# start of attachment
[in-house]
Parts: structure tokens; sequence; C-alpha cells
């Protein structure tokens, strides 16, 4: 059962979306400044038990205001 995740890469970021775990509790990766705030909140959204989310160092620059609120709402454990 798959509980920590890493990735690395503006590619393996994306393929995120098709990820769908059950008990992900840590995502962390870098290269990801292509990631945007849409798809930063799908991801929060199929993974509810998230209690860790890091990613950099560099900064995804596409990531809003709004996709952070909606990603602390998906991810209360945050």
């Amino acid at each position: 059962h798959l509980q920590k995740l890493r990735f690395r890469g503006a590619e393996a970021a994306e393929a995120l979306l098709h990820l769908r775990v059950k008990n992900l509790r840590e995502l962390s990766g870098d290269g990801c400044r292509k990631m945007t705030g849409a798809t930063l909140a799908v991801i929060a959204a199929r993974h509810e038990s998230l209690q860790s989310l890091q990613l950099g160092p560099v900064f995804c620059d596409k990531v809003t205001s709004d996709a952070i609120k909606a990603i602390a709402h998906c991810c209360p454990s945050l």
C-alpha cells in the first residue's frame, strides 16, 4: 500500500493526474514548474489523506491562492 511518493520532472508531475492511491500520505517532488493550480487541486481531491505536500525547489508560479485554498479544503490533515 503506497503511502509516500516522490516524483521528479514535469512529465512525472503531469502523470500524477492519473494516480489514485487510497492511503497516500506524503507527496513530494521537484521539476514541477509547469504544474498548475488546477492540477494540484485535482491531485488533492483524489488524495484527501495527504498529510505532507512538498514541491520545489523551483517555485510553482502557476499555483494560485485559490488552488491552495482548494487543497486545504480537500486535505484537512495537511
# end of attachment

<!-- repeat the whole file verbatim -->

[in-house]
Parts: structure tokens; sequence; C-alpha cells
């Protein structure tokens, strides 16, 4: 059962979306400044038990205001 995740890469970021775990509790990766705030909140959204989310160092620059609120709402454990 798959509980920590890493990735690395503006590619393996994306393929995120098709990820769908059950008990992900840590995502962390870098290269990801292509990631945007849409798809930063799908991801929060199929993974509810998230209690860790890091990613950099560099900064995804596409990531809003709004996709952070909606990603602390998906991810209360945050």
């Amino acid at each position: 059962h798959l509980q920590k995740l890493r990735f690395r890469g503006a590619e393996a970021a994306e393929a995120l979306l098709h990820l769908r775990v059950k008990n992900l509790r840590e995502l962390s990766g870098d290269g990801c400044r292509k990631m945007t705030g849409a798809t930063l909140a799908v991801i929060a959204a199929r993974h509810e038990s998230l209690q860790s989310l890091q990613l950099g160092p560099v900064f995804c620059d596409k990531v809003t205001s709004d996709a952070i609120k909606a990603i602390a709402h998906c991810c209360p454990s945050l």
C-alpha cells in the first residue's frame, strides 16, 4: 500500500493526474514548474489523506491562492 511518493520532472508531475492511491500520505517532488493550480487541486481531491505536500525547489508560479485554498479544503490533515 503506497503511502509516500516522490516524483521528479514535469512529465512525472503531469502523470500524477492519473494516480489514485487510497492511503497516500506524503507527496513530494521537484521539476514541477509547469504544474498548475488546477492540477494540484485535482491531485488533492483524489488524495484527501495527504498529510505532507512538498514541491520545489523551483517555485510553482502557476499555483494560485485559490488552488491552495482548494487543497486545504480537500486535505484537512495537511